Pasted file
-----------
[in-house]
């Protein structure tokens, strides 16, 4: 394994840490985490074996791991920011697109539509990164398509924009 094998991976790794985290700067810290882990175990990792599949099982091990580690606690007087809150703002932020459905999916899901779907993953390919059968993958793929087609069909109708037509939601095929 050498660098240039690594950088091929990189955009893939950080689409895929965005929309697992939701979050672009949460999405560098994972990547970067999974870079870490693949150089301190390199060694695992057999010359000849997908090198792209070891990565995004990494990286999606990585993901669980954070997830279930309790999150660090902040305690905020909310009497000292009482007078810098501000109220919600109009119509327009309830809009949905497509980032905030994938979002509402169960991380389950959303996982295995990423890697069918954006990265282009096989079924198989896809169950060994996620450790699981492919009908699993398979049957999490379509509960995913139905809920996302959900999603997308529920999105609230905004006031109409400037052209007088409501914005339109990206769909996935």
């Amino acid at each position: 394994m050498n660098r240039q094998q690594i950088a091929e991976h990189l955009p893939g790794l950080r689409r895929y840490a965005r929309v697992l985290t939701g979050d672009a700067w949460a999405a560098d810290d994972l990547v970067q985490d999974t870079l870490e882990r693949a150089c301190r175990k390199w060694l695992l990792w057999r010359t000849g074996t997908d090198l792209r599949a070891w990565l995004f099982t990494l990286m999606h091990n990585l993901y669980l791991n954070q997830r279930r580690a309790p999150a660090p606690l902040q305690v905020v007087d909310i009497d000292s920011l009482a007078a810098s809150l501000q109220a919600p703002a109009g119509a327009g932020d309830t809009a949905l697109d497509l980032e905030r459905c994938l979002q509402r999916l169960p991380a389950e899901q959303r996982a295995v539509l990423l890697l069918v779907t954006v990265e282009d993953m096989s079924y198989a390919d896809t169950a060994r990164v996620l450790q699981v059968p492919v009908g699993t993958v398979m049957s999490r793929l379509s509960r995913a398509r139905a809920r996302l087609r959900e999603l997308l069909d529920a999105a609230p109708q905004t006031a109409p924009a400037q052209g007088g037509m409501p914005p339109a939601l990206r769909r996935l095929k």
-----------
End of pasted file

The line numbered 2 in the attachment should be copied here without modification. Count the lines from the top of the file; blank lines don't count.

């Protein structure tokens, strides 16, 4: 394994840490985490074996791991920011697109539509990164398509924009 094998991976790794985290700067810290882990175990990792599949099982091990580690606690007087809150703002932020459905999916899901779907993953390919059968993958793929087609069909109708037509939601095929 050498660098240039690594950088091929990189955009893939950080689409895929965005929309697992939701979050672009949460999405560098994972990547970067999974870079870490693949150089301190390199060694695992057999010359000849997908090198792209070891990565995004990494990286999606990585993901669980954070997830279930309790999150660090902040305690905020909310009497000292009482007078810098501000109220919600109009119509327009309830809009949905497509980032905030994938979002509402169960991380389950959303996982295995990423890697069918954006990265282009096989079924198989896809169950060994996620450790699981492919009908699993398979049957999490379509509960995913139905809920996302959900999603997308529920999105609230905004006031109409400037052209007088409501914005339109990206769909996935």